How well-equipped is this city for those raising infants/toddlers? Specifically, are there public places to change diapers, maintained playgrounds, etc?

There are a few well-maintained playgrounds, but they are scarce. Many condominium buildings have facilities for infants and toddlers that include a swimming area and small garden. There are not too many baby-changing facilities in public places, although they do exist. 

In addition, it is important to note that KL is not very well-suited for pushing a stroller, as the street side areas are quite crowded and sidewalks are uneven with many curbs and steps.

Where can I get a list of reliable childcare providers/nannies?

The best resource is usually the expat associations and their networks. IBU, an organization for families in KL, can provide some resources. Most families hire either part-time or full-time maids and this can either be done from another expat family or through an agency (for foreign maids).

Discuss any safety issues for children in this city.

The biggest hazards would be the heavy traffic, open cement drains, taxis not equipped with safety belts, lack of fencing around pools and balconies that are not equipped with appropriate railings.

What are the most popular kid-friendly attractions in the area?

  • Amusement parks: Sunway Lagoon and Genting Highlands

  • Zoos: Zoo Negara, Lake Gardens Bird Park and Butterfly Park

  • Parks: Lake Gardens, Lake Titiwangsa, KLCC and the Mines Resort

  • Science centers: Petrosains, National Science Centre and the National Planetarium

  • Ice-skating: Sunway complex, IOI City Mall and Mines Resort complex

  • Inline/Roller Skating: My Playroom, Bangsar Shopping Centre

  • Wall Climbing: Camp5, 1Utama Shopping Centre, IOI City Mall

  • Jungle Gym: My Playroom, Bangsar Shopping Centre

What are the most popular activities for kids after school or on weekends?

There are many activities for kids through the international schools, both after school and on weekends. Some activities outside of the school-affiliated ones are movies, bowling, laser tag, Internet cafes, pool halls, private recreational facilities and shopping in the larger malls. The YMCA also offers some programs for children during the week.

What's it like to be a teenager in this city? Are there any particular challenges I should be aware of as a parent?

Given certain security risks in neighboring countries with regard to gatherings of foreigners, teenagers are asked to maintain a good degree of awareness when out at public places. Schools are excellent at disseminating information on security matters to all school children and parents. There have been times when the freedom of teenagers has been somewhat restricted by the schools, but these periods are infrequent.

Most teens generally move about the city rather freely using taxis and the light rail system. They meet friends at the malls or at local coffee shops. There are also many school-related activities throughout the year that keep the kids involved with sports, theatre or educational events on the weekends.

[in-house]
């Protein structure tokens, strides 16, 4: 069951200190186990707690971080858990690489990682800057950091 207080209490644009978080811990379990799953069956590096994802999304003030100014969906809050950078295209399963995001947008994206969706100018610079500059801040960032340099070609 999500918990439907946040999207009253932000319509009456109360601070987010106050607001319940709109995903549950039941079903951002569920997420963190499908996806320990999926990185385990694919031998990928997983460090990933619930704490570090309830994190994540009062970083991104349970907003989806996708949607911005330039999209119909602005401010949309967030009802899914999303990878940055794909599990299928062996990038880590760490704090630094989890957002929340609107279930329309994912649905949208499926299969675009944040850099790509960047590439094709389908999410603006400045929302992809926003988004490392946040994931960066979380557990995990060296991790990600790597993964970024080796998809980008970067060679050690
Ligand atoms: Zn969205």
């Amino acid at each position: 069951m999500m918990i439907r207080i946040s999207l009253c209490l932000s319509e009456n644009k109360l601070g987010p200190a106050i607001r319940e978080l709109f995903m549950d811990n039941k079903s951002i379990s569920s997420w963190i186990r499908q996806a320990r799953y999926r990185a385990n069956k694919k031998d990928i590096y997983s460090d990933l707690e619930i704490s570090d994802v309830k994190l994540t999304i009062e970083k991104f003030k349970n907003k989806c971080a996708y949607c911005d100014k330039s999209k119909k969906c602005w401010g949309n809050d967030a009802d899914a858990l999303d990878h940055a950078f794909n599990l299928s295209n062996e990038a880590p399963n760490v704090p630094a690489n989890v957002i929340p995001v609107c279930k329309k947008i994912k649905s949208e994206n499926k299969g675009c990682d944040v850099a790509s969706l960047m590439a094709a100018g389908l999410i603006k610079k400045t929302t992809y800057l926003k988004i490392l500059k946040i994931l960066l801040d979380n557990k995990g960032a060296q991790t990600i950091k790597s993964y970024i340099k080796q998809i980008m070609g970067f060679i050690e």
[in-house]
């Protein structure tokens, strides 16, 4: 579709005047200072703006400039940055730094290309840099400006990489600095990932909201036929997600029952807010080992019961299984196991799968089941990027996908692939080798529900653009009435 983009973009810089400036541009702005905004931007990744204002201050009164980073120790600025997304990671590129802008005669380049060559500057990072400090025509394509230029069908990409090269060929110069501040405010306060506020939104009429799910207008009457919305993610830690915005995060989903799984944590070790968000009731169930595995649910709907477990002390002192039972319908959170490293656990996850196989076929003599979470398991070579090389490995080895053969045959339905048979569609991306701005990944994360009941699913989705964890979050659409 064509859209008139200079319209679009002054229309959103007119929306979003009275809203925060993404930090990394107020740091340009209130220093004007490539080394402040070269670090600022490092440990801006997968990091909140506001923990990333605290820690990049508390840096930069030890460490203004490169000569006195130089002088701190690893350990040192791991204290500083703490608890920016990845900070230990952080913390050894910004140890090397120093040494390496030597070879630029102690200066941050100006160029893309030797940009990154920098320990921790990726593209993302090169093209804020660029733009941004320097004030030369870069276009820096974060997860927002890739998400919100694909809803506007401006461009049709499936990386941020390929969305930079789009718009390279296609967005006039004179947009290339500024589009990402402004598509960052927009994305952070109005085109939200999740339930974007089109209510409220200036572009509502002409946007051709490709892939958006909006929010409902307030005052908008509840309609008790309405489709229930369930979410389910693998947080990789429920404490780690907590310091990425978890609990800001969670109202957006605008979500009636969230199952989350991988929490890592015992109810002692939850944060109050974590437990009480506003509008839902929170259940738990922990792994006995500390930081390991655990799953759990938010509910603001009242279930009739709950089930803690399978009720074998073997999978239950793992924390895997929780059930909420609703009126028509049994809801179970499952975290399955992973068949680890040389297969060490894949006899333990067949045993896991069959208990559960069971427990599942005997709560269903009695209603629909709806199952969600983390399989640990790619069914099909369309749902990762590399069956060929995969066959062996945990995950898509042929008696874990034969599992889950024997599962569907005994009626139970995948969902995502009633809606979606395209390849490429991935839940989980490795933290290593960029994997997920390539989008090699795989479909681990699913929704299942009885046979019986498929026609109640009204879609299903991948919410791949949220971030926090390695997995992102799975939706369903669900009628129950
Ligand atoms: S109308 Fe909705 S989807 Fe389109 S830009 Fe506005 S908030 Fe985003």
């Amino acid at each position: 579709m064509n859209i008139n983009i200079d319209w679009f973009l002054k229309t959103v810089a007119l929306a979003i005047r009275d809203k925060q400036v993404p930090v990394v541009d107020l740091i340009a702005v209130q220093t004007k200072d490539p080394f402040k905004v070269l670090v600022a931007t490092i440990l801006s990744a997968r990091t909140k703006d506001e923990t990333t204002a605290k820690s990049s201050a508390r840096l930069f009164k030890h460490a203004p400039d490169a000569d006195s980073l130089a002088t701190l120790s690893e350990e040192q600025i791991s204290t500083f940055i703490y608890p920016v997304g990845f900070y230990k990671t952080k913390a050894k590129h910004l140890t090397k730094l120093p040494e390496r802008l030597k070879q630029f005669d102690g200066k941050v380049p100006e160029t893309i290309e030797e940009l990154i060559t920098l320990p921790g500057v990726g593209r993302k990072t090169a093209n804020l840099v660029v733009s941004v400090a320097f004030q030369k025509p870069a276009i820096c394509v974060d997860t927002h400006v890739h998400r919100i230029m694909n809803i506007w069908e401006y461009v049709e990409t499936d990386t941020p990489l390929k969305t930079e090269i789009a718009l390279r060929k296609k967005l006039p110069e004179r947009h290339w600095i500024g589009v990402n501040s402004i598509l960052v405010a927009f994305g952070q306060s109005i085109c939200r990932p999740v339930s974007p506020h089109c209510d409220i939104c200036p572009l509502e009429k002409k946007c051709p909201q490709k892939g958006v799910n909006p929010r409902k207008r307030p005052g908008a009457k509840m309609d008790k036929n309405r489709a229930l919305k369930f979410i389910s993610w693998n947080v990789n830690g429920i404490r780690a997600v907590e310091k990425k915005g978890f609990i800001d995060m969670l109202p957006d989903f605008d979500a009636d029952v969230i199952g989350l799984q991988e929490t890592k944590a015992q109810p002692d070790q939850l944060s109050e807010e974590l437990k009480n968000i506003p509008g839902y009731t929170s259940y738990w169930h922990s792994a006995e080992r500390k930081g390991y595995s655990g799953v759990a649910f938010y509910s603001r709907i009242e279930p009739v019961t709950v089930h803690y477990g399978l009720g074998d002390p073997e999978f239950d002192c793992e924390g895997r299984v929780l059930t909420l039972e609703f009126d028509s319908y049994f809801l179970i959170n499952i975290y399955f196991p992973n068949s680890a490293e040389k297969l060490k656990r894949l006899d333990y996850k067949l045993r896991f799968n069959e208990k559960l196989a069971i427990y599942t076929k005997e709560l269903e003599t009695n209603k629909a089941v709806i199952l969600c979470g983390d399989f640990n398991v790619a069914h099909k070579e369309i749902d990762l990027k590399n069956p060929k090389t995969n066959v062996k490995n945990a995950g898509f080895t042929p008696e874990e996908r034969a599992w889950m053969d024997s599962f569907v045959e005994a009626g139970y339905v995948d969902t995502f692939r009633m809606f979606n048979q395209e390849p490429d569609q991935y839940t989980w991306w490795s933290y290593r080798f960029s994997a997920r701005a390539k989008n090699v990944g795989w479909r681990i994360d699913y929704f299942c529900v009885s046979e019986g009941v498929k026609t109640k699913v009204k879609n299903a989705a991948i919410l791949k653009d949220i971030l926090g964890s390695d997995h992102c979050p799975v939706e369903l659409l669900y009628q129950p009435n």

The legal drinking age in Malaysia is 18, but Malaysians tend to be rather generous about allowing most foreign teens to order a drink at local bars without checking age. Drug possession is punishable by death in Malaysia. Consequently, access to any illegal drugs is severely limited within KL, and doesn’t pose a problem among the teenage group.

Are there any organizations/social groups in the area that cater exclusively to young people ages 12-17?

Most of the activities for teenagers are provided through the schools, but there are a few church groups and other groups through the expat organizations. The YMCA offers a number of programs, but is more commonly used by the local Malaysians. There are a number of recreational opportunities that youth may participate in. These include scuba diving, rock climbing, wind surfing, white-water rafting and jungle trekking.

I want my child to get the most out of our stay in this country. Are there any specific opportunities to teach young people about the local culture?

Some of the international schools offer Bahasa Malaysia language classes for students. If your children are not involved with this aspect of the culture, it is easy for them to take part in any of the numerous festivals and celebrations that happen throughout the year. Functions are held at local shopping complexes, expat organizations, hotels and other public places in conjunction with such events as the Lantern Festival (Chinese), Deepavali (Indian Festival of Lights), Lion Dances (Chinese New Year) and Hari Raya (Malay New Year).
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